other inhabitants of Vancouver's Island.
To the reported outrage on an American citizen, I beg to give
the most unhesitating and unqualified denial. None of Her Majesty's ships have ever been sent to convey the Chief Factor or any
officer of the Hudson's Bay Company to San Juan for the purpose
of seizing an American citizen, nor has any attempt ever been
made to seize any American citizen and to transport him forcibly
to Vancouver's Island for trial as represented by you.
Up to a very recent period but one American citizen has been
resident on San Juan. About the commencement of the present
year a few American citizens began to " squat" upon the Island
and upon one occasion a complaint was made to me by a British
subject of some wrong committed against his property by an American citizen, but no attention was paid to that complaint, out of
consideration and respect to the friendly government to which the
alleged offender belonged, and whose citizens, I think it cannot be
denied, have always been treated with marked attention by all the
British authorities in these parts. With reference to San Juan in
particular, I have always acted with the utmost caution to prevent,
so far as might lie in my power, any ill feelings arising from collisions between British subjects and American citizens, and have
in that respect cordially endeavored to carry out the views of the
United States Government as expressed in a dispatch from Mr.
Marcy, dated 17th July, 1855, to Her Majesty's Minister at Washington, a copy of which I herewith enclose for your information, as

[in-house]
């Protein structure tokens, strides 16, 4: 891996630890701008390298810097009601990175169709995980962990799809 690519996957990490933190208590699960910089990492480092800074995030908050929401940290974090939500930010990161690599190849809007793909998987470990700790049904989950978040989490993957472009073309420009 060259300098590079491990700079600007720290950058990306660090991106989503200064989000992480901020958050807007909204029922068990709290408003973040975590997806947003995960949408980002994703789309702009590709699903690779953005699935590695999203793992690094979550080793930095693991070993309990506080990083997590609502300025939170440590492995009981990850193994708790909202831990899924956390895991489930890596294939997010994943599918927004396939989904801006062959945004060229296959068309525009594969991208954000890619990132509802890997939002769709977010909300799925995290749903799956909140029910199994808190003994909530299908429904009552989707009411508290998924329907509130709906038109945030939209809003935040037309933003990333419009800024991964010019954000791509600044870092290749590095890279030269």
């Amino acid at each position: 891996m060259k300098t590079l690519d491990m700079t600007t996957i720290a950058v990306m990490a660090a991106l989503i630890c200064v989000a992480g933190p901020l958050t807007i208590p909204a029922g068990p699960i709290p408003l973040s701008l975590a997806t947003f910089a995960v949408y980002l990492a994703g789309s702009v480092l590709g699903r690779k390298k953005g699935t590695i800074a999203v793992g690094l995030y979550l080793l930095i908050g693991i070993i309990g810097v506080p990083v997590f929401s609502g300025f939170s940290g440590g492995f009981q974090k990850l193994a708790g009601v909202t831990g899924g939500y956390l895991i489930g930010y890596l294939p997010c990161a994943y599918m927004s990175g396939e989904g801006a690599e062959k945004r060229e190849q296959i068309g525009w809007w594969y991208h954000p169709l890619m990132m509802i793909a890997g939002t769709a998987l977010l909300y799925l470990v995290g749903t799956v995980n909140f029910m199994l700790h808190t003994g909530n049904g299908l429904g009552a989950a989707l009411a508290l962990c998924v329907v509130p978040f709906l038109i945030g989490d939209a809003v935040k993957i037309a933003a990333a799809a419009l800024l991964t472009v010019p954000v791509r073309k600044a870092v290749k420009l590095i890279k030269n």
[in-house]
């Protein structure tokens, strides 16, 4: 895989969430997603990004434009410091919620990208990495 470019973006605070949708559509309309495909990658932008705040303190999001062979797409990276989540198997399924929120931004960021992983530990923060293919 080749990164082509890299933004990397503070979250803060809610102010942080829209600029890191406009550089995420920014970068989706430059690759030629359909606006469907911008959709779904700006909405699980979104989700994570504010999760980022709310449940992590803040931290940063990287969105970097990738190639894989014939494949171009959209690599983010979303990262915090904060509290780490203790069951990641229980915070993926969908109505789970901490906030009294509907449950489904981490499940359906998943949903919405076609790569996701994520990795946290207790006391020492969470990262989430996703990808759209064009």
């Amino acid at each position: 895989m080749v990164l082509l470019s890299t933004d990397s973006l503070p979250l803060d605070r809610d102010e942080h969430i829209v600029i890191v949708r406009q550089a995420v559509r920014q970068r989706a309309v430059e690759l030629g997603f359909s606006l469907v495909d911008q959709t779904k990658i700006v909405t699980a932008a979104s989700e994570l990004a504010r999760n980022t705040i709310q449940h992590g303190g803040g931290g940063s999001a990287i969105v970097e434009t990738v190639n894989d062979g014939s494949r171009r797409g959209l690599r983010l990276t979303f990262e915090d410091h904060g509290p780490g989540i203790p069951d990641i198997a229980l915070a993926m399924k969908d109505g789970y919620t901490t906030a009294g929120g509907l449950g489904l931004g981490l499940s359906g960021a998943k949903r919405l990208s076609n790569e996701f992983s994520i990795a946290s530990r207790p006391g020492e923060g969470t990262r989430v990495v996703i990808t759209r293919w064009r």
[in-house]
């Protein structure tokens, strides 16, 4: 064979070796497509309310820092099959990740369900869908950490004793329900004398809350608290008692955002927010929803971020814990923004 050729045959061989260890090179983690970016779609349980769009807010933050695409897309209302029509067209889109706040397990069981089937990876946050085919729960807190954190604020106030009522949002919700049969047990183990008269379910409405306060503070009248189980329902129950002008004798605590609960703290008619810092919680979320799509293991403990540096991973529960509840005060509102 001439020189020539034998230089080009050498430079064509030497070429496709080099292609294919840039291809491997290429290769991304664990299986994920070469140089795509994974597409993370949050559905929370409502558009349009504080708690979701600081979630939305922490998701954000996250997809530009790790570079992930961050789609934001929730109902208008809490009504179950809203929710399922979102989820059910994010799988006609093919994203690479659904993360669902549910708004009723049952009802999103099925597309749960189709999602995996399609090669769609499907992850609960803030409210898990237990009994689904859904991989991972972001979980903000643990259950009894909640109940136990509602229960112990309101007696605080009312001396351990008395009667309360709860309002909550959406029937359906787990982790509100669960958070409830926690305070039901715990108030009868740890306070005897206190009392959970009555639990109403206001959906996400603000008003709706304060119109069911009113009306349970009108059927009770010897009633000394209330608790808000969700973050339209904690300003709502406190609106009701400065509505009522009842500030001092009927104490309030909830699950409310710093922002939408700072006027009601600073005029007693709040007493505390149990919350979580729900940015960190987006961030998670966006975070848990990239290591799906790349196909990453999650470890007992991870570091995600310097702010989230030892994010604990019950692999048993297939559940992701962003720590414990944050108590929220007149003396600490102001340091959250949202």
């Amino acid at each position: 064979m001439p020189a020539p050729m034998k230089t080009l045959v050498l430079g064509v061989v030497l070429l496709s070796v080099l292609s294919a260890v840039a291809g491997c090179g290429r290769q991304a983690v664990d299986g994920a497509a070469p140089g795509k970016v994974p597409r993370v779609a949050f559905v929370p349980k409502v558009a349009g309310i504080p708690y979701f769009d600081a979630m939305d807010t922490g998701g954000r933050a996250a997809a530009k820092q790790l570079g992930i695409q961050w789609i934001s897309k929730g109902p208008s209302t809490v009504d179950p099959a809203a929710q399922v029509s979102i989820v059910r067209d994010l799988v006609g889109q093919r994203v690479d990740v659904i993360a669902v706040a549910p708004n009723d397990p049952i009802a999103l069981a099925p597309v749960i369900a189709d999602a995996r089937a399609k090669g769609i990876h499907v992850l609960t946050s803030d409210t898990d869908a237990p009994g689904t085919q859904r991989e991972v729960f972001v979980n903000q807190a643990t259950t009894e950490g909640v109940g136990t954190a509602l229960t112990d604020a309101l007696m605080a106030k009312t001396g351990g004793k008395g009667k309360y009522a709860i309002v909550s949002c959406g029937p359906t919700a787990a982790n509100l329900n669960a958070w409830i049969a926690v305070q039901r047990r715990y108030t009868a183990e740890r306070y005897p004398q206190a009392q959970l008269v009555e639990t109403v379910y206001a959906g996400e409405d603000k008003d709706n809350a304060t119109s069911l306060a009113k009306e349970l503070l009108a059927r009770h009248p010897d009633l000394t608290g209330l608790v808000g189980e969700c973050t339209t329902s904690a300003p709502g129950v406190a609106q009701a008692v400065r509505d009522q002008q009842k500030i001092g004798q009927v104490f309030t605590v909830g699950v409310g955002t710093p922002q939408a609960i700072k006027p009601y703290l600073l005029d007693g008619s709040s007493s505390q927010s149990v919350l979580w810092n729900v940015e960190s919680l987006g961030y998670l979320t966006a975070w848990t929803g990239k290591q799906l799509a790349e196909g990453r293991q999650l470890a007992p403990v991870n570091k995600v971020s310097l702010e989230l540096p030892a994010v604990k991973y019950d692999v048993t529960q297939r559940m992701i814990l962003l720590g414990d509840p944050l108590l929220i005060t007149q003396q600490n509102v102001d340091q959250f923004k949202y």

I presume that the document cannot be in your possession.
Following the dignified policy recommended by that dispatch, I  -I
should in any well grounded case of complaint against an American citizen have referred the  matter to the Federal  authorities in
Washington Territory, well assured that if wrong had been committed reparation would have followed.
I deeply regret that you did not communicate with me for information upon the subject of the alleged grievance, you would then
have learned how unfounded was the complaint, and the grave action you have adopted might have been avoided. I also deeply
regret that you did not mention the matter verbally to me when I
had the pleasure of seeing you at A'ictoria last month, for a few
words from me would, I am sure, have removed from your mind
any erroneous impressions, and you would have ascertained personally from me how anxious I have ever been to co-operate to the
utmost of my power with the officers of the United States Government in any measures which might be mutually beneficial to the
citizens of the two countries.
Having given you a distinct and emphatic denial to the circumstances which you allege induced you to occupy the Island of
San Juan with United States troops; having shown you that the
reasons you assign do not exist, and having endeavored to assure
you of my readiness on all occasions to act for the protection of
American citizens, and for the promotion of their welfare, I must
call upon you, sir, if not as a matter of right, at least as a matter
of justice and of humanity, to withdraw the troops now quartered
upon the Island of San Juan ; for those troops are not required for
the protection of American citizens against British authorities, and
the continuance of these troops upon an Island, the sovereignty of
which is in dispute, not only is a marked discourtesy to a friendly
Government, but complicates to an undue degree the settlement in
an amicable manner of the question of sovereignty, and is also calculated to provoke a collision between the military forces of two
friendly Nations, in a distant part of the world.
I have the honor to be, sir, your Most Ob't Serv't
JAMES DOUGLAS.